The Grand Palace
Last updated by lala at 2014/5/8
The Grand Palace was initially built in 1783 on the bank of Chao Phraya River in the city center of Bangkok. Covering an area of 220,000 square meters, the Grand Palace consists of 22 ancient buildings, integrating the essence of Thailand’s architecture, painting, sculpture and the art of landscape garden. It served as the official residence of the Kings of Thailand from the 18th century and onwards. It is the largest, the best-preserved and the most magnificent imperial palace in Thailand with rich ethnic characteristics.
Many buildings inside the Grand Palace impress people a lot, such as Chakri Maha Prasad, Dusit Maha Prasad and Wat Phra Kaew (Temple of the Emerald Buddha). Sanam Luang is a public square in front of the Grand Palace, which could be used by the royalty only. However, nowadays, during the spring harvest and Thai New Year, the king will hold celebration ceremonies there. In 1946, the King of Thailand at that time, King Bhumibol Adulyadej (Rama IX) and Queen Sirikit moved to Chitralada Palace in the northern part of the city. Generally speaking, the Grand Palace and the Wat Phra Kaew (Temple of the Emerald Buddha) are the first stop for touring Bangkok. The world-famous Wat Phra Kaew is located in the northeastern corner of the Grand Palace, and enshrines the Emerald Buddha, one of Thailand’s three national treasures.
Built in 1876, Chakri Maha Prasad is the most magnificent building in the Grand Palace. The exterior shows a peculiar blend of characteristics of Italian renaissance and traditional Thai architecture. Its roof has three typical Thai- style spires. This beautiful building has three floors. The top floor is for placing the ashes of the past kings and queens. The middle floor is the reception parlor for meeting foreign diplomatic envoys. The bottom floor was the headquarters of the palace guards, but now it has turned into a weapons storeroom.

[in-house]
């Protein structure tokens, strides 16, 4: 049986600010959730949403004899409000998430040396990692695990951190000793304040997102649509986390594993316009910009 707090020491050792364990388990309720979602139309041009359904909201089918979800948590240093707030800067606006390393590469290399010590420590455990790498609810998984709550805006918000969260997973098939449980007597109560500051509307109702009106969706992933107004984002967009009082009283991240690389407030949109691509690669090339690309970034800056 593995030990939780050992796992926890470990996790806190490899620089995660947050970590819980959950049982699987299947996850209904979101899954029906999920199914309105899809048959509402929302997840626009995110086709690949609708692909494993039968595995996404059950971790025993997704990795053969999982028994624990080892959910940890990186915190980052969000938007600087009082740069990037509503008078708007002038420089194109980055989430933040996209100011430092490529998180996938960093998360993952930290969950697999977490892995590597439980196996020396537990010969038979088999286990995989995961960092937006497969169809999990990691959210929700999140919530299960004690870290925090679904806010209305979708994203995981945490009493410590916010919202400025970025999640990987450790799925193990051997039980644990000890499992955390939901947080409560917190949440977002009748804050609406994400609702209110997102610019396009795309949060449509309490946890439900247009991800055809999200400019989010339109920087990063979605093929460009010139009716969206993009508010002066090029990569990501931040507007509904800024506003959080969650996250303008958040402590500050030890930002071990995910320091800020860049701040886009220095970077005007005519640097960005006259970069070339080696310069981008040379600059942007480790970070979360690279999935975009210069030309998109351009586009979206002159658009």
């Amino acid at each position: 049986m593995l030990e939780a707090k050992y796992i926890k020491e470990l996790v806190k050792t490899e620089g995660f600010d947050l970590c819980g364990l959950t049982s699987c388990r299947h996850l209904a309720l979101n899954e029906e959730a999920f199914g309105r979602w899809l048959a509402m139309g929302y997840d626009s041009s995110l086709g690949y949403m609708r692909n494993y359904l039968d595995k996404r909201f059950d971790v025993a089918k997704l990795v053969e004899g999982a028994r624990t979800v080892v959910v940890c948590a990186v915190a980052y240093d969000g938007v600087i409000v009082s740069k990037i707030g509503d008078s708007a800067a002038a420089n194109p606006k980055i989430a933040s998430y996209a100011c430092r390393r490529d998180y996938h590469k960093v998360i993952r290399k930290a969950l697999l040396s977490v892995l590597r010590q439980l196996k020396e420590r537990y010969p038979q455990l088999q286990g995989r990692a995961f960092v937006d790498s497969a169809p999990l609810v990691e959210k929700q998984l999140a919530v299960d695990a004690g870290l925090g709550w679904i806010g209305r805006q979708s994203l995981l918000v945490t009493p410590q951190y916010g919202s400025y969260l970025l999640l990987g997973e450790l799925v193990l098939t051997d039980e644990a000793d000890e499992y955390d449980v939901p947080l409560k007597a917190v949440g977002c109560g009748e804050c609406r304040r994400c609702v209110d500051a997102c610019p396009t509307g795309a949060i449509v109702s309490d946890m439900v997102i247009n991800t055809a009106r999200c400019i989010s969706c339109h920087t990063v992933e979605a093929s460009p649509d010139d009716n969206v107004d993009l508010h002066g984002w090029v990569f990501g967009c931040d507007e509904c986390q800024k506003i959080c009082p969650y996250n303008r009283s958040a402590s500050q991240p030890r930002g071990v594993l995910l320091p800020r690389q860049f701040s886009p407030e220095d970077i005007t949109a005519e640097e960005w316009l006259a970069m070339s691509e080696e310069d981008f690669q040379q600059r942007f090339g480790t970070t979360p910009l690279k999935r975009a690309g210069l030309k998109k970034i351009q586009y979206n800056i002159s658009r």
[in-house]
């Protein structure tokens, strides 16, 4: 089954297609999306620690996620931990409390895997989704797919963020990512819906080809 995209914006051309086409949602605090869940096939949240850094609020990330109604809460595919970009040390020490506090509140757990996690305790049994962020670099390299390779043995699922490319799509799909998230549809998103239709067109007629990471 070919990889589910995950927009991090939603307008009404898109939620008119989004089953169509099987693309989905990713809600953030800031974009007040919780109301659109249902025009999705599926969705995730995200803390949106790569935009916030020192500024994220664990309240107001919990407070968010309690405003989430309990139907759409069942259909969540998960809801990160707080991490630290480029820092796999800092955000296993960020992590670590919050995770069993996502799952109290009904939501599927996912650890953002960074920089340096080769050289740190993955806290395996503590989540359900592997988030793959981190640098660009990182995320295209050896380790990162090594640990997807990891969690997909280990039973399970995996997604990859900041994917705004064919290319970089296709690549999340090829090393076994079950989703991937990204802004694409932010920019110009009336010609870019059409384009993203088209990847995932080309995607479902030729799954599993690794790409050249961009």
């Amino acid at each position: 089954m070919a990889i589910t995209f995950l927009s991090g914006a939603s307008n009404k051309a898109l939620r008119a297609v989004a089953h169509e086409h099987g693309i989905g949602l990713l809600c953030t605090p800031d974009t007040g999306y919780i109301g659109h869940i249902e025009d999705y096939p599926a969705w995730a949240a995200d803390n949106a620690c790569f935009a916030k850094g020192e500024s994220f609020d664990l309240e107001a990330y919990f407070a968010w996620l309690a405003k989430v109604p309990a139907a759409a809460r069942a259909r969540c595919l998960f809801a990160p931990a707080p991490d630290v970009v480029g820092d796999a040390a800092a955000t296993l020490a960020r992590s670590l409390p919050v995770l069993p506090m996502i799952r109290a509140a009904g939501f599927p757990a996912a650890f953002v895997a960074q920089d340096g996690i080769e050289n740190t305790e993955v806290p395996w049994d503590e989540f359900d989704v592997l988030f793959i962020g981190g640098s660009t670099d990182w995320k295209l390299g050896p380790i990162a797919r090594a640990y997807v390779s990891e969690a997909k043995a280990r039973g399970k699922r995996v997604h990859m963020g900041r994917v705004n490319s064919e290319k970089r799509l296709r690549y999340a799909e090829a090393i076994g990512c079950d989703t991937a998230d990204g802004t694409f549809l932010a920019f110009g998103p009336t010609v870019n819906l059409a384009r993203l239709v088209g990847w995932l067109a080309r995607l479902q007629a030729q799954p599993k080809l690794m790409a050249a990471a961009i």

Built in 1789, Dusit Maha Prasad is the oldest building inside the Grand Palace with typical Siam style. On the terrace of the northern wing building, there is the teakwood bed of state which was used when King Rama I ascended the throne. The bed of state was made with complicated techniques of inlaying spiral shells, and its back is the gorgeous image. All the kings and queens of the Rama Kingdom must be placed here and there will be condolence ceremonies there before the cremation.
A strict dress code applies. Visitors must be dressed properly before entering. For tourist wearing pants, the pants must be knee-high. Tourist should wear shirts with sleeves (no bare shoulders, navel and no tank tops). Slippers are not allowed, or if you wear sandals, you must wear socks. In other words, tourists should avoid bare feet. If you are improperly dressed at the front gate, there is a booth at the entrance that sells clothes to cover you up, with the price of 100 THB.
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How to Get There?
Visitors can take public buses No 53 and 48 at Hua Lamphong Grand Central Railway Station. What’s more, it takes about 20 minutes to walk from Khaosan Road to the Grand Palace.
Ticket Price: Tourists need 350 THB for an adult, including admission ticket to the Temple of the Emerald Buddha. Audio guides are available with the price of 200 THB for 2 hours. There are also tour guides who can speak English, French, German, Spanish, Russian, Japanese and Chinese with the price of 100 THB.
Tourists need 350 THB for an adult, including admission ticket to the Temple of the Emerald Buddha. Audio guides are available with the price of 200 THB for 2 hours. There are also tour guides who can speak English, French, German, Spanish, Russian, Japanese and Chinese with the price of 100 THB.
Opening Hours: 8:30-11:30, 13:00-15:30. It is closed on occasions of royal ceremonies.
8:30-11:30, 13:00-15:30. It is closed on occasions of royal ceremonies.
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